zaterdag 3 november 2018

1987..2008…Now look at this!



NICK O’CONNOR
Dear Reader,
 
1987…
 
 
2008…
 
 
Now, here is the FTSE 100 since the beginning of September:
 
 
Past performance is not a reliable indicator of future results 
Right now, pressure is building in Europe…
 
Building up to a crash that I believe will be three or four times bigger than the one we experienced in 2008.
 
Today, you can grab a FREE copy of the book that explains everything you need to know…
 
And shows you exactly how to preserve your financial future.
 
 
Best,
 
Nick O’Connor
Publisher, Southbank Investment Research

EUROPA THE MOST GULLIBLE CONTINENT



Door Realpredictor
EUROPA HET MEEST LICHTGELOVIGE CONTINENT!
EUROPE THE ONLY CONTINENT THAT WELCOMES THEIR OWN DESTRUCTORS UNDER THE EXCUSE OF "DIVERSITY"
Europa het enige Continent dat hun eigen Vernietigers verwelkomt, met het excuus van "Diversiteit"!
Realpredictor | november 2, 2018 om 5:18 pm | Categorieën:Uncategorized | URL: https://wp.me/p2frGR-dA7

Hoe een neonazi Jezus vindt



‘Het voelt nu alsof ik deel uitmaak van een familie’
in Geloven
Voormalig worstelaar Keith ‘Duke’ Schneider raakt in de ban van het gedachtegoed van de neonazi’s en wordt zelfs de persoonlijke bewaker van de commandant van deze beweging. Tot hij verliefd wordt op een Afro-Amerikaanse vrouw, die al jaren voor hem bidt.
Het verhaal dat de afgelopen maanden in diverse Amerikaanse media opdook, is op z’n minst opmerkelijk. Het begint bij de jeugd van Keith, waarin hij veel documentaires over de Tweede Wereldoorlog, Hitler, en het Derde Rijk bekijkt. Die documentaires houden hem op de been, want in zijn jeugd lijdt Keith onder huiselijk geweld. Hij houdt zichzelf voor dat de nazi's sterk waren, en die gedachte vindt hij aantrekkelijk. Thuis krijgt hij weinig liefde. Zijn moeder – die een bipolaire stoornis heeft – slaat hem vaak en houdt hem vaak voor dat hij ongewenst is en een grote last is. Zijn vader is niet alleen gewelddadig, maar verheerlijkt het geweld ook. Het bezorgt Keith een laag zelfbeeld.
Een gebroken neus zet hij zelf weer recht

Professioneel worstelaar

Op de middelbare school wint Keith de eerste prijs met worstelen. Het is een sport waar hij in verder gaat, en hij groeit uit tot professioneel worstelaar. Door de klappen die hij als kind heeft opgelopen, heeft hij een hoge pijngrens. Een gebroken neus zet hij – ook tijdens een worstelwedstrijd – zelf weer recht. Elke klap die hij krijgt, motiveert hem nog meer om zich door niemand meer pijn te laten doen.

Problemen met een stalker

Als Keith na zijn worstelcarrière bewaker wordt, zoekt Catherine Boone, een Afro-Amerikaanse vrouw, contact met hem. Zij heeft problemen met een stalker en wil door Keith beschermd worden. Hij aanvaardt het verzoek. Het is makkelijk te combineren met zijn overige werk, dat hij ’s nachts doet.

Infiltratie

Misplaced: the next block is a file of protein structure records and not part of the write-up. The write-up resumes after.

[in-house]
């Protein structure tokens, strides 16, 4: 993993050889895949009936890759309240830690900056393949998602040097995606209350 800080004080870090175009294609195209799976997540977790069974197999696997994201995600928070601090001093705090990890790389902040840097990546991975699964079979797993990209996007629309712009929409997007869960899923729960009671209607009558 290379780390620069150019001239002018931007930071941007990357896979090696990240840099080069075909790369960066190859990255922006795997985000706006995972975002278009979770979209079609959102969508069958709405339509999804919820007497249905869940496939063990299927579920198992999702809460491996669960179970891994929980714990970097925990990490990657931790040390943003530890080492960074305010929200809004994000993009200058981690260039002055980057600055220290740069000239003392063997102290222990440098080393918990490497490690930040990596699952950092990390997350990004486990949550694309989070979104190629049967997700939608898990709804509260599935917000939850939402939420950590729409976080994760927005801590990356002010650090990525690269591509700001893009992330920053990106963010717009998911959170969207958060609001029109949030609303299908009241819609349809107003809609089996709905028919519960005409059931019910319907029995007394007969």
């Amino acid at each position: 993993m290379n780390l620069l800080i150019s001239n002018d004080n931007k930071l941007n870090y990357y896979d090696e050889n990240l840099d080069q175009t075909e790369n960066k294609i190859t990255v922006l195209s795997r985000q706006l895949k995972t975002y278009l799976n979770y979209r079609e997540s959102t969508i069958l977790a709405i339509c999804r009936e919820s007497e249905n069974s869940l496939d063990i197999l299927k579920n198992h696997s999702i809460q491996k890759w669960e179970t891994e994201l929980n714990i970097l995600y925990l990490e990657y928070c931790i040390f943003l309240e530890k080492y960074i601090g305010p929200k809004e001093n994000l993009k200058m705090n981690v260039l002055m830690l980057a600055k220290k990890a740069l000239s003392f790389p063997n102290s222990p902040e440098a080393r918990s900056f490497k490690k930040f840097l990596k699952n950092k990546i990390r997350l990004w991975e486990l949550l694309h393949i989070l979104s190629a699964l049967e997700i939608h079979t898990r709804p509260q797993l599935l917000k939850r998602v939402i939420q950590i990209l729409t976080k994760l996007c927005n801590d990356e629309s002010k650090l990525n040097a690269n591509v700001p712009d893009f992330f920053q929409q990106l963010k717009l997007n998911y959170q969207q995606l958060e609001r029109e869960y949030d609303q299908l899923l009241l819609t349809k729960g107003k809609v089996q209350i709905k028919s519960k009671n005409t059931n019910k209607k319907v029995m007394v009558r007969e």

Op een dag wordt Catherine in een bus door een groep skinheads lastiggevallen. Om hun gedachten te kunnen begrijpen, besluit Keith daarop in een neonazigroep te infiltreren. Hij raakt er echter door geobsedeerd en klimt vervolgens op in de hiërarchie van deze beweging, krijgt de leiding over de hele SS-divisie en wordt ten slotte de persoonlijke bewaker van Jeff Schoep, de commandant van deze nazibeweging.

Bidden

Met pijn in haar hart ziet Catherine, een overtuigd christen, hoe Keith verandert. Ze waarschuwt hem, maar haar waarschuwingen hebben geen effect. Het laatste wat Catherine nog kan doen, is bidden. Vaak spreidt ze foto’s van Keith uit op haar bed en bidt voor hem.

Gezwel van 8 centimeter

Als Keith op een dag voor een routineonderzoek bij de dokter is, blijkt hij een gezwel van acht centimeter in zijn keel te hebben. Zijn wereld stort in. “Ik ga dood,” zegt Keith in de auto tegen Catherine. De man die fysiek zo veel heeft doorstaan, is bang. Catherine stelt hem voor naar de kerk te gaan, zodat de dominee voor hem kan bidden. Keith stemt daarmee in. Het is de opmaat tot zijn bekering.

Geen bestraling

Vanaf dat moment gaat het snel. Een paar dagen later staat hij voor in de kerk, belijdt zijn zonden en verklaart hij in Jezus te geloven. De oudsten en de voorganger bidden voor hem en voor zijn genezing. Als de artsen daags daarna de tumor verwijderd hebben, melden ze Keith dat het gezwel tegen elke verwachting in goedaardig is. Hij heeft geen chemotherapie of bestraling nodig. “Een wonder van God,” zegt Keith.

Trouwen

In het ziekenhuis heeft Keith tijd om na te denken, onder andere over hoeveel Catherine voor hem betekent. Hoewel Catherine vanaf het begin verliefd op Keith was, heeft zij daar nooit iets over gezegd. Hij zegt tegen haar haar: "Zodra ik weer op krachten ben, wil ik met je trouwen." Hij zegt ook toe met de nazibeweging te zullen breken, en houdt woord. 

Beveiliging